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Discussion in 'AviatorChat.com' started by Bob Parks, Sep 30, 2019.
One of the 38, no doubt.
Well, honestly, I don't think so. The "Quantas" plane was identified as having this problem only today, Oct. 31st, so could not be one of the 38, furthermore it is not above the erstwhile threshold of 30.000, but under it; and Quantas is now inspecting 32 other airframes.
One big change from the 737 Classics to the NG was increase in service ceiling (37k to 41k). Thus the operating delta p is greater for the NG. The major contributor to fuselage fatigue is pressurization, and it will impact the inner chord of the pickle fork fitting. There is already a supplemental inspection program, but it doesn't kick in (threshold) until 50k flights. Apparently the stresses used in establishing that threshold are too low.
Quantas just found 2 more... total of 3...
Interesting about the delta P...
Interesting thing about crack growth (and fatigue) is that it is not linear. A 10% increase in stress can result in nearly 50% decrease in life.
The higher the ceiling, the higher the delta P IIRC.
Three others at Ryanair, which is not much considering the number of 737NG they have...
From your Ryan link
That is a significant percentage.
I never was a champion in maths, but looks it could very well be 5%...
More than the original 38, but the percentage with problems (~5%) seems to be holding pretty steady.
Should have looked this up earlier, as this is different from what I envisioned. The outbd chord is not as critical for pressurization as the inner chord. For the NG series airplanes Boeing has a defined supplemental inspection program defined for critical areas, although these mandated supplemental inspections do not being until after 50000 flight cycles. I don't believe there are any specific inspections in the area that these cracks are being found.
The outbd chord, and associated failsafe strap, are critical for reacting vertical shear between the wing and fuselage. S-18 is also a major load reaction member for fuselage bending which peaks at the rear spar (Sta 663). The fact the ~5% of the fleet have cracks growing in a critical wing-to-body joint at such low usage should be very concerning. 5% is not random occurrences. Somebody missed something or the models used to predict loads/stresses in this region are not accurate.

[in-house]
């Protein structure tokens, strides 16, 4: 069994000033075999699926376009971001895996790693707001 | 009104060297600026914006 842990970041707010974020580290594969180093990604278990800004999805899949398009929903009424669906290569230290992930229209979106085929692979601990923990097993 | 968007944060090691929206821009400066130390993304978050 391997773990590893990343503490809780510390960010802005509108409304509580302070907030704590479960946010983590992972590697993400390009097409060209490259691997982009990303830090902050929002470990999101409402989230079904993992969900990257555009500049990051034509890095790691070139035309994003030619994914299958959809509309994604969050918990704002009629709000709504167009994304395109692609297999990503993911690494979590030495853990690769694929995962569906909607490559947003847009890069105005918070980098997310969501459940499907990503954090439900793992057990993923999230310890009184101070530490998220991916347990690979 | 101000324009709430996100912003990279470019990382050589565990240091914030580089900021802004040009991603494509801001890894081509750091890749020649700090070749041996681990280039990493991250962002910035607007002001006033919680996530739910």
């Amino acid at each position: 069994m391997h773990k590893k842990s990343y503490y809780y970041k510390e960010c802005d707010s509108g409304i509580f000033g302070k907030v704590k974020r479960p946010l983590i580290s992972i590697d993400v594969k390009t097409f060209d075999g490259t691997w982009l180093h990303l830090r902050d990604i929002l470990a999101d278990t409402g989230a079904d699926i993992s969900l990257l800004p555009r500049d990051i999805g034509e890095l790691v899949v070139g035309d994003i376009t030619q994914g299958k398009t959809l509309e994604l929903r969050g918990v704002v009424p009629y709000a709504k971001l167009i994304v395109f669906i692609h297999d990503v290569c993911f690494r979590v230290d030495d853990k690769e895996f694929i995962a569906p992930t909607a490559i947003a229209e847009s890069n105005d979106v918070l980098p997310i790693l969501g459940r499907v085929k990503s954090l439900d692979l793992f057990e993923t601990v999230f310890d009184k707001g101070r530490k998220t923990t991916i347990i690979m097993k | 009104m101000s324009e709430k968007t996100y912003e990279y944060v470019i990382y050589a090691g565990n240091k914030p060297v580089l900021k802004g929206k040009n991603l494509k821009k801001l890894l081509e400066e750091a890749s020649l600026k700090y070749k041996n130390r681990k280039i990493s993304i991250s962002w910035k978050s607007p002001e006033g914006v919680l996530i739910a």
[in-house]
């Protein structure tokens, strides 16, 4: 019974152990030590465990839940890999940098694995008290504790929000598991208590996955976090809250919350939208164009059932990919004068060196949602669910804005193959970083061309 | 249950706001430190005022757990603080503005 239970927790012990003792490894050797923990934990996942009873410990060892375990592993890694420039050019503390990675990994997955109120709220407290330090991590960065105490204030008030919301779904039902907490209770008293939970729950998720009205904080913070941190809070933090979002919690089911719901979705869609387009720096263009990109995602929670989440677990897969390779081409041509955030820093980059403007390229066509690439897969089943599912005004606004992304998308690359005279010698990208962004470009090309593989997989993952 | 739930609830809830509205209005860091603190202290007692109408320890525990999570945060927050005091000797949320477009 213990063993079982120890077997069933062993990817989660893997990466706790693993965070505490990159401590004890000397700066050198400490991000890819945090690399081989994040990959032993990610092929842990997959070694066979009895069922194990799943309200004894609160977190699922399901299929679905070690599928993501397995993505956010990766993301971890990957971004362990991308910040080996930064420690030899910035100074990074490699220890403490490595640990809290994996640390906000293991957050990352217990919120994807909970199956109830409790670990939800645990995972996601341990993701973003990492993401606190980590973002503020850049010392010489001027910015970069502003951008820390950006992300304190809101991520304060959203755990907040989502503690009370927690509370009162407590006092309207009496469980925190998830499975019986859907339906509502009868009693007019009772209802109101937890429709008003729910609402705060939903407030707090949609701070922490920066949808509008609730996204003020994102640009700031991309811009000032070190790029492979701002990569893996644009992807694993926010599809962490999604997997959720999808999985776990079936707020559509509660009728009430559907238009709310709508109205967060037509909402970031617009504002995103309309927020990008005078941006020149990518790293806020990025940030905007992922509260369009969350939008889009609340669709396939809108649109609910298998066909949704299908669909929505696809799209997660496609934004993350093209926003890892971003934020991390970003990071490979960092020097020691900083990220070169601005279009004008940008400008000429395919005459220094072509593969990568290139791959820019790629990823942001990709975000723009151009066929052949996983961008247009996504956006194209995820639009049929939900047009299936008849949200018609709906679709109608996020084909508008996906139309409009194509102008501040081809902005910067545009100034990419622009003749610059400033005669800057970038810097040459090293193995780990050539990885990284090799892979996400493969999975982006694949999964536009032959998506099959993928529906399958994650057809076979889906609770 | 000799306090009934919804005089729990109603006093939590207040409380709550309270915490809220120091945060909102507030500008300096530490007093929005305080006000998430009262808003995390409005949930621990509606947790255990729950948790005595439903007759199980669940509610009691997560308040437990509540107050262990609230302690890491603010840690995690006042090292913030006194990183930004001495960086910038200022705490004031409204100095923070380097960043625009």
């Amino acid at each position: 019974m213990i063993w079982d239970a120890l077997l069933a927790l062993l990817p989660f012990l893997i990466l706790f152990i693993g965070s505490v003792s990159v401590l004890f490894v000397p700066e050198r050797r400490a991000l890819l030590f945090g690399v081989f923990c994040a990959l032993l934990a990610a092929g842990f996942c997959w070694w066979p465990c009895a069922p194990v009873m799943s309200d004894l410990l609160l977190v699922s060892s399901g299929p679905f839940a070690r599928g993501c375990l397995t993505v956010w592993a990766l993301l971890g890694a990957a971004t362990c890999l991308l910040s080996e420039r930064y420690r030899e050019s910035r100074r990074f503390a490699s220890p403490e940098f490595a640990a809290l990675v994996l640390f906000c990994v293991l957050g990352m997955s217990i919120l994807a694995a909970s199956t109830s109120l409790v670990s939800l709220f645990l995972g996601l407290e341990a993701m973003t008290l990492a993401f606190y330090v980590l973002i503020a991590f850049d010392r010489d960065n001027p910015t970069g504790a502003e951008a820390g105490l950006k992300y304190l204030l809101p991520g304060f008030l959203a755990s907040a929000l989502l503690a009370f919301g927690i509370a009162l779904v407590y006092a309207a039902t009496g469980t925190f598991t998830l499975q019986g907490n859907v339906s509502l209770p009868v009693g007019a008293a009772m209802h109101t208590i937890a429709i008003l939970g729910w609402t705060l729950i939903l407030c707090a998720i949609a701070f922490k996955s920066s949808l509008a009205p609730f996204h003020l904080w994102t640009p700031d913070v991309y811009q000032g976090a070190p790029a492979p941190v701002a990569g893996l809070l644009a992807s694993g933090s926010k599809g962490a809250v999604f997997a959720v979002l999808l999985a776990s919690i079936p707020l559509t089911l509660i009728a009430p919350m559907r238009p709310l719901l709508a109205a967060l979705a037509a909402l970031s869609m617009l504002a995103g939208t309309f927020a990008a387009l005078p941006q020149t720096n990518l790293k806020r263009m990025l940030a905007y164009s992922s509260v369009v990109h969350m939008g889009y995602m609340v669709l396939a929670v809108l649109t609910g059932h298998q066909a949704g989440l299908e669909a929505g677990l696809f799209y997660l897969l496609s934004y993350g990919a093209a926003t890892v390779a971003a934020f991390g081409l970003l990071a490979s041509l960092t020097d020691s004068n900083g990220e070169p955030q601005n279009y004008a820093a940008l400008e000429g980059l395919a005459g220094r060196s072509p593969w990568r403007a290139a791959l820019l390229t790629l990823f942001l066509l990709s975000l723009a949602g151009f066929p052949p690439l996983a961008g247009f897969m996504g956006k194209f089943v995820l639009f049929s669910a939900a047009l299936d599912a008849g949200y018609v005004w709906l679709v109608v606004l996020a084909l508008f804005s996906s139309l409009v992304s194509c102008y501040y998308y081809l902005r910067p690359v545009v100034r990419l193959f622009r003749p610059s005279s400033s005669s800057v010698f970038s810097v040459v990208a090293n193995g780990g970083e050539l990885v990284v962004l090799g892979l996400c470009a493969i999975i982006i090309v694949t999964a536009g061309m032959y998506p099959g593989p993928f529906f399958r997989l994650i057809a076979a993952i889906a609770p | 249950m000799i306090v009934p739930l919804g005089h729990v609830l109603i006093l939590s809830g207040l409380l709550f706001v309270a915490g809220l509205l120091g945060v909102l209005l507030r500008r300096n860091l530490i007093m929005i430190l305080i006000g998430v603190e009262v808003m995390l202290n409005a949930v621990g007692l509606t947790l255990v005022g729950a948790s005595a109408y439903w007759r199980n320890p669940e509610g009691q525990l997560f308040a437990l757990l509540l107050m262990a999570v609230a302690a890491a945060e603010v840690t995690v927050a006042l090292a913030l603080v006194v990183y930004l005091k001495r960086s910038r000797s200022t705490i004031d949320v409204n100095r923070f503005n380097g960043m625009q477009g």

Jim- Affirmative on that. Not sure how hard they are, if able at all, to retrofit.
FS strap can be replaced relatively easy. I think there is an SB which does that on the 767 (similar design). The actual pickle fork fitting not so much. Also very difficult, if not impossible, to add reinforcement if any cracks were removed. Full retrofit can always be performed, just a matter of time and $.
The only thing that I would be comfortable with is a full replacement of the forging and that means disassembling the fuselage at that point. I'm no expert on the design but it just doesn't look complete to me. I keep thinking of the 707 that seemed to have everything in a closed circuit. Never a problem on the airplane, even after the Gander Dive. I looked at that airplane when it came back to Seattle to have the horizontal tail replaced. The wing to body fillet hd been compressed and blown off but everything else passed a rigid inspection. No leaks in the wing even after additional degrees of dihedral were bent into it. Sheet metal inspection panels were also blown off in many areas.
I wish that I could find my drawings of the assembly of the fuselage-to-wing of the 707. As I remember it, the inboard wing assy. was joined to the center section that had 5 full depth span wise beams between the front spar and rear spar. Spanwise stringers were joined by upper and lower plus chords with heavy external splice plates on the lower joint . The 45 Section of the fuselage had forged bulkhead rings at the front spar and rear spar locations. It was lowered onto the center section where it was mated to the forgings that joined the wings and center section by four large bottle pins. The lower sections of the front spar and rear spar bulkhead rings joined to a keel beam fastened to the lower skins of the center section. The wing bending loads were reacted by by the center section beams, center section skins and stringers, splice plates, etc. There was no way for the center section to spread or to bend and after numerous AOG incidents it was obvious that it was almost indestructible.